Unlike structured or unstructured data, there is no accepted database engine specific to semi-structured data. Some systems attempt to use relational DBMS approaches from the structured end of the spectrum; other systems attempt to add some structure to standard unstructured search engines (see the figure in my related posting). Structured data is dominated by RDBMSs and unstructured data is largely the realm of text or search engines:

Attempts to manage the middle ground of semi-structured data has involved either modifying RDBMS systems to be XML enabled, adding some structure to existing IR systems, or developing new, native XML data systems from scratch. The native XML systems are relatively new and unproven. For a listing of native XML databases, plus generally useful discussion about the use of XML within databases, see Ron Bourret’s Web site.[2].

Semi-structured data models are sometimes called “self-describing” (or schema-less). These data models are often represented as labeled graphs, or sometimes labeled trees with the data stored at the leaves. The schema information is contained in the edge labels of the graph. Semi-structured representations also lend themselves well to data exchange or the integration of heterogeneous data sources.

However, all of these three approaches to managing semi-structured XML data¬† — enabled RDBMSs, modified IR text engines, or native XML data systems¬† — have their own strengths and weaknesses, as shown by the table below:


Because of their prevalence, XML-enabled RDBMSs are perhaps the most common approach, with all commercial vendors such as Oracle, IBM and Sybase offering their own versions. But realize that XML is itself text, much of its information requires text-based retrieval, and open XML schemas with the need to preserve ordering are very poorly suited to the relational data model. As a result, RDBMS options are very fragile, perform poorly for document-centric retrievals, and lose critical information.

IR-based text search systems do well on the text retrieval scale, but are not suited at all for storing and managing structured data. Further, many of these systems use in-line tagging of structural attributes. While this approach parses well and can seamlessly work with existing text token indexing, at scale it suffers the fatal flaw of requiring the complete re-indexing of existing content should new attributes or extensions be desired.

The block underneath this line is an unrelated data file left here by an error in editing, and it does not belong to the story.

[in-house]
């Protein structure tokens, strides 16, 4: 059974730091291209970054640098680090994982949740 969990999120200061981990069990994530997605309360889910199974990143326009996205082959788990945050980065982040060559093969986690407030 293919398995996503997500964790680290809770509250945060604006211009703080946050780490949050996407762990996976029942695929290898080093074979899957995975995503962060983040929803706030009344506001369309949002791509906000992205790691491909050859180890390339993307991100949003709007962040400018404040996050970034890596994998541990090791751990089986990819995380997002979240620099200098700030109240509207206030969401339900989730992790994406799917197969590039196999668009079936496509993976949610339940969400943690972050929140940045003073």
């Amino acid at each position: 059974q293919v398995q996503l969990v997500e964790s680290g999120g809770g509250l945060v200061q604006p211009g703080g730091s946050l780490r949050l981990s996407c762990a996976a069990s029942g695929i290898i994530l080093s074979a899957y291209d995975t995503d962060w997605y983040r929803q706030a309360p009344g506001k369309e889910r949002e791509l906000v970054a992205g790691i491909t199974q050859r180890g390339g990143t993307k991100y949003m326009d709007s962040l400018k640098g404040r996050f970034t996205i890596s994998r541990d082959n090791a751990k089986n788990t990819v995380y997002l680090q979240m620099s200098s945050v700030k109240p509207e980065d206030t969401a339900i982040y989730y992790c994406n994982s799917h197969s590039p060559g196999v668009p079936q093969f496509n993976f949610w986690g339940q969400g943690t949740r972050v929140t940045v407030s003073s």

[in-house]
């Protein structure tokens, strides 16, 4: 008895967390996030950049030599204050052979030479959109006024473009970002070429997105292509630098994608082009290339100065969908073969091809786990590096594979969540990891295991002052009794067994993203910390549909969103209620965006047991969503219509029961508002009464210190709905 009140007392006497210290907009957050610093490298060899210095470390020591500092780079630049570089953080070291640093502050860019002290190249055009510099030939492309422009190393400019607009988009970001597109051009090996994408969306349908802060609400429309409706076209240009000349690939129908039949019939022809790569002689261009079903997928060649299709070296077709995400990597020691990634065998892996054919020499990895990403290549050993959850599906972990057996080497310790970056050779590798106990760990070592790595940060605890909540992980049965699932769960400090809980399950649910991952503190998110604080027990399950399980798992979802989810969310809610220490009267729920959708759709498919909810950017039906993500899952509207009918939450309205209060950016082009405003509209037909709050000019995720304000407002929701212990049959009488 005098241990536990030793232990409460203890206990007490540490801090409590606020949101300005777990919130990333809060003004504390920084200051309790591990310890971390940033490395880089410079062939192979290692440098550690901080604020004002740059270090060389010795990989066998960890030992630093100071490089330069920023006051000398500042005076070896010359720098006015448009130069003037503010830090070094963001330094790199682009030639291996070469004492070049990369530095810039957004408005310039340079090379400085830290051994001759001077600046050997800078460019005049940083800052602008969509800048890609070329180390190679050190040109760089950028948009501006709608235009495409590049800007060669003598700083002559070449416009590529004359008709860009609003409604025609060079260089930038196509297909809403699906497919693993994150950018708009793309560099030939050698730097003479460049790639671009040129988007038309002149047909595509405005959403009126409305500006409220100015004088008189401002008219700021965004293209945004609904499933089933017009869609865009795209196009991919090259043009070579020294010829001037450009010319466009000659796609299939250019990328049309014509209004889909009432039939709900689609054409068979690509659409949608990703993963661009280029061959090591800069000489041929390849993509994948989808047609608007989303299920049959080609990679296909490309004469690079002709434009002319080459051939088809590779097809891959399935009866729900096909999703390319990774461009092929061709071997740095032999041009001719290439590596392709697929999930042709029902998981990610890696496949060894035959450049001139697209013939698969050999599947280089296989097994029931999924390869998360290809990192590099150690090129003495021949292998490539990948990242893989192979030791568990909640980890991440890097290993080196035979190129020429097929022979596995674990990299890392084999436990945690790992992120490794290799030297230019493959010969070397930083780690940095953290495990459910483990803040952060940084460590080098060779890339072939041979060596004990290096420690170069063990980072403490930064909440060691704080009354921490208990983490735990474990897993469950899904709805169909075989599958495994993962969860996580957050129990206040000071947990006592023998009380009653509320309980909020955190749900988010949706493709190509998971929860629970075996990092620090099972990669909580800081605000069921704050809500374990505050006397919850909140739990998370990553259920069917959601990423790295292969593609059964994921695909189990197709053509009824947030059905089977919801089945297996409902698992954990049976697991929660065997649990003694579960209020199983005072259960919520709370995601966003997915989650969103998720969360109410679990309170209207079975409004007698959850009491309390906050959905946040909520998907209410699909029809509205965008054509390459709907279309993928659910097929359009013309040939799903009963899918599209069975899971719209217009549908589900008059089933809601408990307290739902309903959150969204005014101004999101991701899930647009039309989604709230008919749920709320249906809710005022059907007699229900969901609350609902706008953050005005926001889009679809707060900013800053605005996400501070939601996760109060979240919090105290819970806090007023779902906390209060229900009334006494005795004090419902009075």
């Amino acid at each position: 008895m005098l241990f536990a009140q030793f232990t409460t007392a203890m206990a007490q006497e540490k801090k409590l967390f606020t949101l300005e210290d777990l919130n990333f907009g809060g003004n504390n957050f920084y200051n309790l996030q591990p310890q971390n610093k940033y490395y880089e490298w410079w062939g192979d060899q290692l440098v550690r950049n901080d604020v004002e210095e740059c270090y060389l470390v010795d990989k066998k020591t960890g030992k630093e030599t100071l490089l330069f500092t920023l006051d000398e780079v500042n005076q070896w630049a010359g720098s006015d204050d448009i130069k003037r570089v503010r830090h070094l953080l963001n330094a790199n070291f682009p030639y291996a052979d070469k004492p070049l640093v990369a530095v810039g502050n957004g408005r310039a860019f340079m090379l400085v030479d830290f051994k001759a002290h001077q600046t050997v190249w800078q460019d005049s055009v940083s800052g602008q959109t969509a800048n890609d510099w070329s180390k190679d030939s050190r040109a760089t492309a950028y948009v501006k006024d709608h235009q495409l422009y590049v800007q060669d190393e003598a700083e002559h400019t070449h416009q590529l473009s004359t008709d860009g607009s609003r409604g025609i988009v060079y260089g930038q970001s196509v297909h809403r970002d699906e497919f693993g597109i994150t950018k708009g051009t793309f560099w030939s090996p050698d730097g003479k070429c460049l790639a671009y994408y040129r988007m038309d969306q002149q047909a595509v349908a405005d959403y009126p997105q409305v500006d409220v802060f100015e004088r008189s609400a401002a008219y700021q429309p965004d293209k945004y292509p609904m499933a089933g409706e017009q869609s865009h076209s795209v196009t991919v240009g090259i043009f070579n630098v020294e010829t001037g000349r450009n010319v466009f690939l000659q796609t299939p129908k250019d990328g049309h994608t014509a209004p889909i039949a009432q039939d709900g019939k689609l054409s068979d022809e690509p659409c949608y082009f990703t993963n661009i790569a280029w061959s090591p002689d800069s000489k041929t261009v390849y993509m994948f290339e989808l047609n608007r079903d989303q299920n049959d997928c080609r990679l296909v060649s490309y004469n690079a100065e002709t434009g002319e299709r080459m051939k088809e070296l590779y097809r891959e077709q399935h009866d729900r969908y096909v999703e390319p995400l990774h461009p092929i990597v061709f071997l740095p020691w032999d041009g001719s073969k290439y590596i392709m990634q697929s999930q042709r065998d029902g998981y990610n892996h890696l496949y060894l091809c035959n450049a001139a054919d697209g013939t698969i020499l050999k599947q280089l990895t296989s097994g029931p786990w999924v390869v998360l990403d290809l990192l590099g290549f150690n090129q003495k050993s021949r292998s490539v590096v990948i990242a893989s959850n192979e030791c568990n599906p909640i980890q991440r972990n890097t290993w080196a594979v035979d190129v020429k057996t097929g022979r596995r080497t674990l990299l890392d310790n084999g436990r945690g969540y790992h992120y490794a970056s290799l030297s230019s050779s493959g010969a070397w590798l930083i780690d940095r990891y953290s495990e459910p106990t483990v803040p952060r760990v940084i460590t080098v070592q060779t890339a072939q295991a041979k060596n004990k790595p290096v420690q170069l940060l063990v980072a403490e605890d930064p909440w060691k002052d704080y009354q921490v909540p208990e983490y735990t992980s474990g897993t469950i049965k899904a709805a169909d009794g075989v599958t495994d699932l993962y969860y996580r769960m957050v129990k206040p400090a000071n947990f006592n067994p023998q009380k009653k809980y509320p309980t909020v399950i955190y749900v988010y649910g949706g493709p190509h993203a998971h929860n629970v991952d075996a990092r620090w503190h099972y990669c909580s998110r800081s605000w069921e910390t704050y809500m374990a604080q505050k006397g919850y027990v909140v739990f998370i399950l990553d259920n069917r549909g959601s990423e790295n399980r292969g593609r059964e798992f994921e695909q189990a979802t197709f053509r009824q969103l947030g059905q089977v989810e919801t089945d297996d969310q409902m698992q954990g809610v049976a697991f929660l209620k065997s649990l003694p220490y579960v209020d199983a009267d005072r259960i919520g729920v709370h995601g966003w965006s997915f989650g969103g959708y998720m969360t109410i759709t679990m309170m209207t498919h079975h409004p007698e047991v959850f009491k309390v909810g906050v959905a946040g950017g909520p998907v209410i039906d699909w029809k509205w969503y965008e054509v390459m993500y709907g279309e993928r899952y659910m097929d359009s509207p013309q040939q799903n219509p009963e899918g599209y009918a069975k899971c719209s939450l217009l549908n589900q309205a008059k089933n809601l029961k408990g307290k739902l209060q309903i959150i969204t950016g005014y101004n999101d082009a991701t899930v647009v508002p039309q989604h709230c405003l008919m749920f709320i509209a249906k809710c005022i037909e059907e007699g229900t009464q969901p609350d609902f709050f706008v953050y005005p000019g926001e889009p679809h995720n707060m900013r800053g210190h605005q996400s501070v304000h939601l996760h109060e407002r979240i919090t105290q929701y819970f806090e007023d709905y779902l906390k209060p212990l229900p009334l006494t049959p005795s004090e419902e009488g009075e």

Finally, all native XML data systems perform poorly at scale. Some of these native systems build from a text-search basis, others from more object or relational approaches. But, in general, queries and other mechanisms are still highly XML document-centric, with very slow retrievals across large document repositories.

As XML and semi-structured data have become ubiquitous, clearly the path is opening in the marketplace for a “third way.” Later postings will look at efforts by new vendors such as Mark Logic to address this opportunity, as well as emerging efforts from BrightPlanet.

NOTE: This posting is part of an occasional series looking at a new category that I and BrightPlanet are terming the eXtensible Semantic Data Model (XSDM). Topics in this series cover all information related to extensible data models and engines applicable to documents, metadata, attributes, semi-structured data, or the processing, storing, indexing or semantic schemas and mappings of XML, RDF, OWL, or SKOS data. A major white paper will be produced at the conclusion of the series. Stay tuned!

[1] Matteo Magnani and Danilo Montesi, “A Unified Approach to Structured, Semistructured and Unstructured Data,” Technical Report UBLCS-2004-9, Department of Computer Science, University of Bologna, 29 pp., May 29, 2004. See


Posted by AI3's author, Mike Bergman Posted on February 12, 2006 at 12:51 pm in Semantic Web | Comments (4)
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The W3C organization has just published an update on "A Survey of RDF/Topic Maps Interoperability Proposals."  This note, dated Feb 10, updates the previous version of one year ago.

It is well and good to embrace standards for semantic content such as RDF or OWL, but without mechanisms for standardly expressing schemas it is difficult to actually map and resolve semantic heterogeneities.  This introductory survey is useful from the standpoint of topic maps. 

Posted by AI3's author, Mike Bergman Posted on February 12, 2006 at 11:52 am in Adaptive Information, Semantic Web | Comments (0)
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Posted:February 1, 2006

IBM has announced it has completed the first step of making the Unstructured Information Management Architecture (UIMA) available to the open source community by publishing the UIMA source code to UIMA is an open software framework to aid the creation, development and deployment of technologies for unstructured content. IBM first unveiled UIMA in December of 2004. The source code for the IBM reference implementation of UIMA is currently available and can be downloaded from . In addition, the IBM UIMA SDK, with additional facilities and components, can be downloaded for free from .

UIMA has received support from the Defense Advanced Research Projects Agency (DARPA) and is currently in use as part of DARPA’s new human language technology research and development program called GALE (Global Autonomous Language Exploitation). UIMA is also embedded in various IBM products for processing unstructured information.